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R with Rcmdr:

BASIC INSTRUCTIONS
Contents
1 RUNNING & INSTALLATION R UNDER WINDOWS 2
1.1 Running R and Rcmdr from CD . . . . . . . . . . . . . . . . . . . . . . . . . . . . . . . . . . . . . . . . 2
1.2 Installing from CD . . . . . . . . . . . . . . . . . . . . . . . . . . . . . . . . . . . . . . . . . . . . . . . 3
1.3 Downloading from R web page . . . . . . . . . . . . . . . . . . . . . . . . . . . . . . . . . . . . . . . . 3

2 Rcmdr 3

3 Data files 3
3.1 Generating a new dataset using the R spreadsheet . . . . . . . . . . . . . . . . . . . . . . . . . . . . . 4
3.2 Opening an existing data file . . . . . . . . . . . . . . . . . . . . . . . . . . . . . . . . . . . . . . . . . 4
3.3 Saving a data file . . . . . . . . . . . . . . . . . . . . . . . . . . . . . . . . . . . . . . . . . . . . . . . . 6
3.4 Examining and editing data files . . . . . . . . . . . . . . . . . . . . . . . . . . . . . . . . . . . . . . . 6
3.5 Data Transforms . . . . . . . . . . . . . . . . . . . . . . . . . . . . . . . . . . . . . . . . . . . . . . . . 6
3.6 Selecting subsets or subgroups of data . . . . . . . . . . . . . . . . . . . . . . . . . . . . . . . . . . . 7
3.7 Reordering factor levels . . . . . . . . . . . . . . . . . . . . . . . . . . . . . . . . . . . . . . . . . . . . 7
3.8 Converting numeric variable to a factor . . . . . . . . . . . . . . . . . . . . . . . . . . . . . . . . . . . . 8
3.9 Switching between different loaded data sets . . . . . . . . . . . . . . . . . . . . . . . . . . . . . . . . 9

4 Summary Statistics 9
4.1 Univariate . . . . . . . . . . . . . . . . . . . . . . . . . . . . . . . . . . . . . . . . . . . . . . . . . . . . 9
4.2 Bivariate . . . . . . . . . . . . . . . . . . . . . . . . . . . . . . . . . . . . . . . . . . . . . . . . . . . . . 9

5 Two sample tests 10


5.1 Independent t-tests . . . . . . . . . . . . . . . . . . . . . . . . . . . . . . . . . . . . . . . . . . . . . . . 10
5.2 Mann-Whitney-Wilcoxon test . . . . . . . . . . . . . . . . . . . . . . . . . . . . . . . . . . . . . . . . . 10
5.3 Paired t-test . . . . . . . . . . . . . . . . . . . . . . . . . . . . . . . . . . . . . . . . . . . . . . . . . . . 11

6 Correlations and Regression 11


6.1 Correlation . . . . . . . . . . . . . . . . . . . . . . . . . . . . . . . . . . . . . . . . . . . . . . . . . . . 11
6.2 Simple linear Regression . . . . . . . . . . . . . . . . . . . . . . . . . . . . . . . . . . . . . . . . . . . 12

7 ANOVA 12
7.1 Single factor ANOVA . . . . . . . . . . . . . . . . . . . . . . . . . . . . . . . . . . . . . . . . . . . . . . 13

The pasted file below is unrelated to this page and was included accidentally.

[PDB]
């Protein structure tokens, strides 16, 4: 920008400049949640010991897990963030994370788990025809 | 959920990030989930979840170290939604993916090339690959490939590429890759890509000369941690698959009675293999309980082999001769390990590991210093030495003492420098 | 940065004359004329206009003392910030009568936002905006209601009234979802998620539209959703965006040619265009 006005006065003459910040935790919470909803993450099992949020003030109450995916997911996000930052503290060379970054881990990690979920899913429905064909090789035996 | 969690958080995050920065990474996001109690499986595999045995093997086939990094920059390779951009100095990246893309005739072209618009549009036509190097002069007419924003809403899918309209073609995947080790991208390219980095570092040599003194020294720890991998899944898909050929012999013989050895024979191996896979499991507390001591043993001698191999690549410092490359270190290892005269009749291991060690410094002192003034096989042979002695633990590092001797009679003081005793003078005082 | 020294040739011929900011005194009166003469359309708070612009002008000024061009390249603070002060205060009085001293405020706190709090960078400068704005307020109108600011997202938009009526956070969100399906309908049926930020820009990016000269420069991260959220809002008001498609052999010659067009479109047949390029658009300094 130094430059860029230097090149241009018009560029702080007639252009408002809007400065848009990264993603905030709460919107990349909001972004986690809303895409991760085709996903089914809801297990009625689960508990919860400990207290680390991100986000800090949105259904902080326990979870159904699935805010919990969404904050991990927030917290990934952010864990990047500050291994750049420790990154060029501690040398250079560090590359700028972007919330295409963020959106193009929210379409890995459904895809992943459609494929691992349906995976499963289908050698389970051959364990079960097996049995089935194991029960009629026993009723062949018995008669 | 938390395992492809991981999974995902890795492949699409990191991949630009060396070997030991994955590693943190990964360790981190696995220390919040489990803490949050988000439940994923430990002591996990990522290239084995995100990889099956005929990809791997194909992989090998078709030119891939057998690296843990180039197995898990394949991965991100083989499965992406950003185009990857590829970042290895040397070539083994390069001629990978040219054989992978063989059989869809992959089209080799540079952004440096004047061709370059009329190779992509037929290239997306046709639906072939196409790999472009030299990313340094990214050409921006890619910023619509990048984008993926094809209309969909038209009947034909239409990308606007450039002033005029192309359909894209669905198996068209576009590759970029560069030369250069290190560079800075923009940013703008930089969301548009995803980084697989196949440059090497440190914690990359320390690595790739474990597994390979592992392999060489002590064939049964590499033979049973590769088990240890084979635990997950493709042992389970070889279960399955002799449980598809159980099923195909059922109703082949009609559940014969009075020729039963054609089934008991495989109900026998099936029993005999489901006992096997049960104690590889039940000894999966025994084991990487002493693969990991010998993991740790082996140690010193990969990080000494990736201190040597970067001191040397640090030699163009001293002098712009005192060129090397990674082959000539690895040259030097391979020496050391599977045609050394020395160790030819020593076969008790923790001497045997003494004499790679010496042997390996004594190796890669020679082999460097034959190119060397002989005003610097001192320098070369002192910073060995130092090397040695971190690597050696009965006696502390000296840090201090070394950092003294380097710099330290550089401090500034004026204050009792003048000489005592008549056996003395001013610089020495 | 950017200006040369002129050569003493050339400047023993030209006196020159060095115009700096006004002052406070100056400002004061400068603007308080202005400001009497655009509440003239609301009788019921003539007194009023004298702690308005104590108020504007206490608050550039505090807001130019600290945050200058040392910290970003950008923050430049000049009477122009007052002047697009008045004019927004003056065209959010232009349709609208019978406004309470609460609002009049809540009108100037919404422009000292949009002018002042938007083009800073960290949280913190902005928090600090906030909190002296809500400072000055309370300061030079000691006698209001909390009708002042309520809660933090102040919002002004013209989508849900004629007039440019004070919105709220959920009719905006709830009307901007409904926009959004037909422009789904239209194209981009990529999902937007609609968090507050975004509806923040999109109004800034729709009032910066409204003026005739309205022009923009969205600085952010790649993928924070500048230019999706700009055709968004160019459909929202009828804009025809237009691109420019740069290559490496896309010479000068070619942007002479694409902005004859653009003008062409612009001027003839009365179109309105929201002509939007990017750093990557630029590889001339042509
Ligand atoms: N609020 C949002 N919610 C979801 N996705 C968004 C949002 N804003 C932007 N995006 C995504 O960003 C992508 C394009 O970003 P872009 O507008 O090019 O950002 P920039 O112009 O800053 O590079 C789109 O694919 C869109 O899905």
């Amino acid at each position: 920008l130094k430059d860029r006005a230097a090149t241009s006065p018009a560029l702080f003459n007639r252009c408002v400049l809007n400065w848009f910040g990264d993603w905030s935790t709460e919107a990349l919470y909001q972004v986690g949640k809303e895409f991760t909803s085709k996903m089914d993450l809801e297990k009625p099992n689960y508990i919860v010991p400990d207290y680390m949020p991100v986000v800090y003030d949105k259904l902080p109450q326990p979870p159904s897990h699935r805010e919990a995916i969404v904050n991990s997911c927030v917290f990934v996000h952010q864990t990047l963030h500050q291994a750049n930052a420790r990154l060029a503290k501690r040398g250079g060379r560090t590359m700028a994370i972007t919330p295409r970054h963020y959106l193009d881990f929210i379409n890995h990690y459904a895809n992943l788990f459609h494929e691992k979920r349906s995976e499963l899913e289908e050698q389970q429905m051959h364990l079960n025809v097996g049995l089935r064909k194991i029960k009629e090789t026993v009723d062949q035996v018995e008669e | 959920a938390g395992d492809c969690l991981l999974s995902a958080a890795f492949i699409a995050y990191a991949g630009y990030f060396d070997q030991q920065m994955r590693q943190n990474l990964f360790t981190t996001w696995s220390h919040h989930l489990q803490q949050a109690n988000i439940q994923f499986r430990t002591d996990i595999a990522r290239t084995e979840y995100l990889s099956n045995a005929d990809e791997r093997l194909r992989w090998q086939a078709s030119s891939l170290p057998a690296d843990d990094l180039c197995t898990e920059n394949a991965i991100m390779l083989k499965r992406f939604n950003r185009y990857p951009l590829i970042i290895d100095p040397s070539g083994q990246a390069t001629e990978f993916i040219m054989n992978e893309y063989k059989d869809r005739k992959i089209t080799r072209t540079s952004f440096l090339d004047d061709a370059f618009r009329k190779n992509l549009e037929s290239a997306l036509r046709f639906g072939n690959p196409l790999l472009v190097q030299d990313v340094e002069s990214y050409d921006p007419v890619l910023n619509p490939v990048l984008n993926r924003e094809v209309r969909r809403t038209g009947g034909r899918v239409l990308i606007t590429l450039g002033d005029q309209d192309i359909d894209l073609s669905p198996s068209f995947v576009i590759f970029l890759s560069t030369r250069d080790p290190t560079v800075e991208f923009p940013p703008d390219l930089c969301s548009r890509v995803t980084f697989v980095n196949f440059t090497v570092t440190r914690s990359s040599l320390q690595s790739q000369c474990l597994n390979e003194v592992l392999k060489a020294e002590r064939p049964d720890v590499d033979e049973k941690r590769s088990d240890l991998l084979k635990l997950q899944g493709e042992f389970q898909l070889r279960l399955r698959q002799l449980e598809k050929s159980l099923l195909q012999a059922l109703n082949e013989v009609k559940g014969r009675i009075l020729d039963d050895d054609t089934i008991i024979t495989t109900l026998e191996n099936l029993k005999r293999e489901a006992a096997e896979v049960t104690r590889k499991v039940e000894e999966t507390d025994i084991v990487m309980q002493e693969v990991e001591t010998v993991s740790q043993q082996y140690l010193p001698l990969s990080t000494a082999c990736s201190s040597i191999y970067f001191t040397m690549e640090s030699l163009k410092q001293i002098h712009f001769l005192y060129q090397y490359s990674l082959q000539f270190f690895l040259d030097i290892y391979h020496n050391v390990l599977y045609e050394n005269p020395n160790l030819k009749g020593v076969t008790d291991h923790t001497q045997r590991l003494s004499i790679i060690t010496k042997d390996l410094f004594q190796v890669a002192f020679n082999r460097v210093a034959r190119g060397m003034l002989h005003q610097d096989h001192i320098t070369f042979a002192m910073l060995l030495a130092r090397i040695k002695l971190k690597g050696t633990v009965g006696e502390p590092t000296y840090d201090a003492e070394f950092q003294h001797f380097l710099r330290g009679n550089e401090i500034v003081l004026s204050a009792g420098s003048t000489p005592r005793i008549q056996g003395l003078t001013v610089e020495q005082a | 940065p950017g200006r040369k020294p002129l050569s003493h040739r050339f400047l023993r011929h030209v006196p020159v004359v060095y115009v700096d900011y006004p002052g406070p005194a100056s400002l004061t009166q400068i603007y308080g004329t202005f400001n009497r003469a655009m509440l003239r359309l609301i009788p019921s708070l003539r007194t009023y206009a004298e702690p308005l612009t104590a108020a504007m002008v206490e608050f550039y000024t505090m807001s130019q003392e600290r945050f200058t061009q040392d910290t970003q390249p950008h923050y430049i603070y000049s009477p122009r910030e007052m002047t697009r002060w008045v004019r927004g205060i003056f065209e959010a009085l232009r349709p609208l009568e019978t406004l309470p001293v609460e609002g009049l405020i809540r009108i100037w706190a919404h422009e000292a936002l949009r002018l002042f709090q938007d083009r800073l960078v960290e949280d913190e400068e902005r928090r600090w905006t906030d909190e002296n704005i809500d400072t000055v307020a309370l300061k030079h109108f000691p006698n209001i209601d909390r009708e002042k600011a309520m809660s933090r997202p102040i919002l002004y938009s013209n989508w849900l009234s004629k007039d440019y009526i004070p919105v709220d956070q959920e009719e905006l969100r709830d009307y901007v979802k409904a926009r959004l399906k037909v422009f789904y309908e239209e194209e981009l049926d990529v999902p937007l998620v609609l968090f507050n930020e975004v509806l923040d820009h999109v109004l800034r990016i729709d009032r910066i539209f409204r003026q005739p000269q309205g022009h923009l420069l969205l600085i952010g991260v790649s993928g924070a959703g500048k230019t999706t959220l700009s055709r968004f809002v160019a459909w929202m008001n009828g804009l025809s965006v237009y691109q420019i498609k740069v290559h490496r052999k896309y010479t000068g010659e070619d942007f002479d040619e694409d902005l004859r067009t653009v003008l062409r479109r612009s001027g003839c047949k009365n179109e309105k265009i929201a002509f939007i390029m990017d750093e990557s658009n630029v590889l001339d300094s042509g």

7.2 Post-Hoc Tukey’s test . . . . . . . . . . . . . . . . . . . . . . . . . . . . . . . . . . . . . . . . . . . . . 13
7.3 Planned Comparisons . . . . . . . . . . . . . . . . . . . . . . . . . . . . . . . . . . . . . . . . . . . . . 14
7.4 Factorial ANOVA . . . . . . . . . . . . . . . . . . . . . . . . . . . . . . . . . . . . . . . . . . . . . . . . 14
7.5 Simple main effects . . . . . . . . . . . . . . . . . . . . . . . . . . . . . . . . . . . . . . . . . . . . . . 15

8 Analysis of frequencies 16
8.1 Goodness of fit test . . . . . . . . . . . . . . . . . . . . . . . . . . . . . . . . . . . . . . . . . . . . . . . 16
8.2 Contingency tables - un-compiled counts . . . . . . . . . . . . . . . . . . . . . . . . . . . . . . . . . . 16
8.3 Contingency tables - pre-compiled counts . . . . . . . . . . . . . . . . . . . . . . . . . . . . . . . . . . 17

9 Multivariate analysis 17
9.1 PCA - Principal components analysis . . . . . . . . . . . . . . . . . . . . . . . . . . . . . . . . . . . . . 18
9.2 Distance measures . . . . . . . . . . . . . . . . . . . . . . . . . . . . . . . . . . . . . . . . . . . . . . . 18
9.3 MDS - Multidimensional Scaling . . . . . . . . . . . . . . . . . . . . . . . . . . . . . . . . . . . . . . . 18

10 Graphs 19
10.1 Scatterplots . . . . . . . . . . . . . . . . . . . . . . . . . . . . . . . . . . . . . . . . . . . . . . . . . . . 19
10.2 Boxplots . . . . . . . . . . . . . . . . . . . . . . . . . . . . . . . . . . . . . . . . . . . . . . . . . . . . . 20
10.3 Interaction plots . . . . . . . . . . . . . . . . . . . . . . . . . . . . . . . . . . . . . . . . . . . . . . . . . 20
10.4 Bargraphs . . . . . . . . . . . . . . . . . . . . . . . . . . . . . . . . . . . . . . . . . . . . . . . . . . . . 20
10.5 Plot of mean versus variance . . . . . . . . . . . . . . . . . . . . . . . . . . . . . . . . . . . . . . . . . 21
1 RUNNING & INSTALLATION R UNDER WINDOWS

Figure 1: RGui - R 2.0.0 for windows. When running Rcmdr, the R Console window is rarely examined. All graphs produced
by Rcmdr will appear in a R Graphics window within RGui. The Data Editor window is a spreadsheet called from Rcmdr that
can be used to create and modify data sets. Note, that both the R Graphics and Data Editor windows are not initially present -
they only appear as required.

11 Saving results 22
11.1 Graphs . . . . . . . . . . . . . . . . . . . . . . . . . . . . . . . . . . . . . . . . . . . . . . . . . . . . . 22
11.2 Results . . . . . . . . . . . . . . . . . . . . . . . . . . . . . . . . . . . . . . . . . . . . . . . . . . . . . 22

12 Common problems encountered 22

By Murray Logan

1 RUNNING & INSTALLATION R UNDER WINDOWS


1.1 Running R and Rcmdr from CD
1.1.1 To load up R
1. Goto the directory rw2000/bin/
2. Run the executable file Rgui.exe